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Foo's Gold Glitter

Chinese Formulas fool me once gold glitter copper oxide

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#1 PhoenixRising

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Posted 20 November 2018 - 08:10 AM

Finally have time to post this.  I took the "rain willow" formulas from the Chinese papers and modified them until I got something that worked.

 

2 versions, one gold and one white.

 

32  NaNO3

10  Mg/Al  (30-60)

11  Copper Oxide

10  Sulfur or Sb2S3

20  Charcoal (syp)

10  FeTi or Ti 

7    Dextrin

 

and

 

28  KNO3

10  Mg/Al  (30-60)

15  Copper Oxide

10  Sulfur or Sb2S3

20  Charcoal (syp)

10  FeTi or Ti

7    Dextrin

 

Here's a quick video of the Potassium Nitrate, Sulfur, and Titanium version.

 

 

Mill the non-metal ingedients as you would for any charcoal heavy formula or slow glitter.  If using antimony it should be screened in and not milled with the other components.  

5.5 to 6 percent moisture works great for pressing.  

 

The action appears to be a dross containing all of the metals that heats up and pops, spraying FeTi or Ti in a splatter pattern.  

 

Every possible combination has been tested, between Sodium or Potassium Nitrate with FeTi and Ti and with Sulfur or antimony. 

The only thing that was not tried was screening in the sulfur instead of milling it.  Milling the charcoal and nitrate is probably the important part, but sulfur was just added anyway.  

 

Using antimony trisulfide instead of sulfur yields a whiter color.  

The Sodium Nitrate version with sulfur and FeTi is the most gold combination, and the Potassium NItrate version with antimony and Ti being the whitest.  

I also suspect these might be usable as waterfall formulas though that hasn't been tested yet.  

 

They burn quite long so treat them as you would Nashiki Kamuro or the likes.  

 


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#2 PhoenixRising

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Posted 21 November 2018 - 07:12 AM

Last night I realized the name probably caused some confusion:

 

I felt as though I had to be a complete fool to have tried so many compositions and failed.  Fool's Gold became Foo's Gold.  

 

If you, for some silly reason, need more delay then add 1 percent more sulfur.  

 

At 11 and 12 percent sulfur it will still "work" but at 15 percent it's pretty much unusable.  

 

I'll post the purple formula when I get home tonight or tomorrow.  



#3 sora

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Posted 21 November 2018 - 10:35 AM

Great one, but then I'm biased about glitters. I like them in all forms. BTW, can these compositions be used in glitter fountains?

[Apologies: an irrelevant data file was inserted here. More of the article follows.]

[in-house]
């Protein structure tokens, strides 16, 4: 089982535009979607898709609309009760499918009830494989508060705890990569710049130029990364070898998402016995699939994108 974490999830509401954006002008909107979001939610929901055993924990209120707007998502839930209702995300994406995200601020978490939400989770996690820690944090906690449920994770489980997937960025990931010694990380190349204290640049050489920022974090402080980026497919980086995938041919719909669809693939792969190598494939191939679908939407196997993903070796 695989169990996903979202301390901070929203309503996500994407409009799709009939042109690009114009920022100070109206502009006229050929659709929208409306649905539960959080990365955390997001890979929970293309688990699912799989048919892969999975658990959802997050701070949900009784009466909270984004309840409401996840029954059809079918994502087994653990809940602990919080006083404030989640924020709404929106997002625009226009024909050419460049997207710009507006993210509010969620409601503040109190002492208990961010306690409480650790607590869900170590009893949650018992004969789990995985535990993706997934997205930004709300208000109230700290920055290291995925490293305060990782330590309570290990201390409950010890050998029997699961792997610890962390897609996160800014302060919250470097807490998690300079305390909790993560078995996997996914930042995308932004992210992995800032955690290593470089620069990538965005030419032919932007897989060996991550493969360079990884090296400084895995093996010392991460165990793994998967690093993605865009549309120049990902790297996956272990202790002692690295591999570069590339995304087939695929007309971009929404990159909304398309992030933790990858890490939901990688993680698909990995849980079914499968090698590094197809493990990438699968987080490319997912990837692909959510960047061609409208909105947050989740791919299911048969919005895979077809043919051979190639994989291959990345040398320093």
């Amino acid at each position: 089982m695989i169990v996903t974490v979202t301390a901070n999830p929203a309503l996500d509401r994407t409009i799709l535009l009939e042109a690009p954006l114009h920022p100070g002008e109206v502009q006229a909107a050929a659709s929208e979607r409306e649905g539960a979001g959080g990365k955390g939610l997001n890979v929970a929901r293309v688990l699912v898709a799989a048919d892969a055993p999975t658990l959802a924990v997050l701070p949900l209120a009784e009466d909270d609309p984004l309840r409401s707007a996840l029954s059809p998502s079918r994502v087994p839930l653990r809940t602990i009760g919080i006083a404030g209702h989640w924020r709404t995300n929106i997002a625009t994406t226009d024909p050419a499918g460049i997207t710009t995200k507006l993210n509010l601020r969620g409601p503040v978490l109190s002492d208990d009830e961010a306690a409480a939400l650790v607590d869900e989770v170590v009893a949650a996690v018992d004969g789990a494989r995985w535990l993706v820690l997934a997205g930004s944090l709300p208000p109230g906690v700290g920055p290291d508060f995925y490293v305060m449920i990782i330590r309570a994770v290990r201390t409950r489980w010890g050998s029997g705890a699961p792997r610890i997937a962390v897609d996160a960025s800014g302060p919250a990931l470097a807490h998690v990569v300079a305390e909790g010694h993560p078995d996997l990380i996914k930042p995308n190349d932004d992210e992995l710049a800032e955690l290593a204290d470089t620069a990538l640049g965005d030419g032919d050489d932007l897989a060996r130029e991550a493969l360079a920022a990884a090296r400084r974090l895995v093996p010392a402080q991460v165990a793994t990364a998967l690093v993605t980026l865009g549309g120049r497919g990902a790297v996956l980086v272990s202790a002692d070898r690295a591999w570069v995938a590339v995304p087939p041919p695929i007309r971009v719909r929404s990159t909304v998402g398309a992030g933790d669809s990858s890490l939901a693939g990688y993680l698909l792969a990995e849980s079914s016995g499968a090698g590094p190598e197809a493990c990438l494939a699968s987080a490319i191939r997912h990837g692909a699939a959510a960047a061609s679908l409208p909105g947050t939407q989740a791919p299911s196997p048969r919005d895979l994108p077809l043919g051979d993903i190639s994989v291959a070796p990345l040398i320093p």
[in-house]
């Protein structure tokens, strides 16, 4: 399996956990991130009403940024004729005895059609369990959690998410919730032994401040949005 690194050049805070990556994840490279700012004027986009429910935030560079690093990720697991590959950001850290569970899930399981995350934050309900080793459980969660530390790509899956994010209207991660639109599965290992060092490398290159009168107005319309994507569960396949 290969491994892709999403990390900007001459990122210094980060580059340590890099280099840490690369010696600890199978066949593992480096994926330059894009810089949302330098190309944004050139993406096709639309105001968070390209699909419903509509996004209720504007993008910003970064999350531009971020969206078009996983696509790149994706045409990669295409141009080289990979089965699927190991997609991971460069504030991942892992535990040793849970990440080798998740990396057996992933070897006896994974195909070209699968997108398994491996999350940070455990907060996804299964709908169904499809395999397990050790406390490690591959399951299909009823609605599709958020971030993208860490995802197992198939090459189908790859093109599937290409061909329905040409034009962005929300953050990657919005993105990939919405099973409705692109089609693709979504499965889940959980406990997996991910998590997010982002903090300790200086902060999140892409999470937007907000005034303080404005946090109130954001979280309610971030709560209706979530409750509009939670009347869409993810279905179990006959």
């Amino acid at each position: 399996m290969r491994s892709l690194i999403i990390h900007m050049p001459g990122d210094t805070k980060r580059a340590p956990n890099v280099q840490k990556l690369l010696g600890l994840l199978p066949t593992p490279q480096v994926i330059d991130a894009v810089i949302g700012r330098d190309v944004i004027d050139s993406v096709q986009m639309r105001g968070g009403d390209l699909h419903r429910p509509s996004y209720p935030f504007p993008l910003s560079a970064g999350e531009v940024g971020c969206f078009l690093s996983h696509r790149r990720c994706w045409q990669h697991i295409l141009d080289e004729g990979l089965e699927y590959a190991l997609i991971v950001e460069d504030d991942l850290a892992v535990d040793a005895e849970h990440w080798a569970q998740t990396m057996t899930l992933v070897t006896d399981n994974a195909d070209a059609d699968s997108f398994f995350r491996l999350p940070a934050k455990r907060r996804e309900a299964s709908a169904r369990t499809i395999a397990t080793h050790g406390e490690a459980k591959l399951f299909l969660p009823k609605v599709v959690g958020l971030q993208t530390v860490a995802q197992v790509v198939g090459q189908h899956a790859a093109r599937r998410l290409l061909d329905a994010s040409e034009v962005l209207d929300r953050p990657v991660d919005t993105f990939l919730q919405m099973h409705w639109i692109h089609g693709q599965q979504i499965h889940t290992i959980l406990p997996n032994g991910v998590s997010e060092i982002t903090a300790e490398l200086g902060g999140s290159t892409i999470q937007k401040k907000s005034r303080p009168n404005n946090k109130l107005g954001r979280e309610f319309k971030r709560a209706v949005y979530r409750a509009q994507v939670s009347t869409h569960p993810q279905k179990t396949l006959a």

Thanks


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#4 PhoenixRising

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Posted 22 November 2018 - 06:47 AM

Thanks, I love glitters too.  It's what got me into this hobby.  

 

Not sure if they'd work in a fountain since they burn so slow.  Adding a little black powder would probably speed things up.  

 

Here's the Purple 3 formula:

 

42  KP

6    Mg/Al

27  Copper Oxide (black)

4    Strontium Carbonate

1    Calcium Carbonate

10  Saran

4    Hexamine

6    Phenolic Resin

 

This was meant to go with the other "apex" colors like the Chinese Orange listed in this forum earlier.  


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#5 kaotch

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Posted 22 November 2018 - 11:30 AM

That is very informative Phoenix ,what are you using as primer?



#6 PhoenixRising

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Posted 23 November 2018 - 07:11 AM

No primer was used for any of the tests.  I can imagine some regular black powder prime would have helped things burn more evenly.  

 

The burn rate between the 2 versions (white and gold) is pretty close and using primer should improve ignition consistency.  

 

Unfortunately I'll be entirely too busy through the holidays to even THINK about pyro, let alone test anything else.  Maybe I'll get lucky and get some time off.   :(



#7 Mumbles

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Posted 29 November 2018 - 07:06 PM

These formulas are usually intentionally vague. They're often matrix comets of willows or glitters and Dragon eggs. The Chinese put composite formulas on the information sheets to intentionally hide what they really are.
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Just so you guys quit asking, here is the link to the old forum. http://www.xsorbit2....forum/index.cgi

The sky is my canvas, and I have 2,113 pounds of powdered paint in the workshop.




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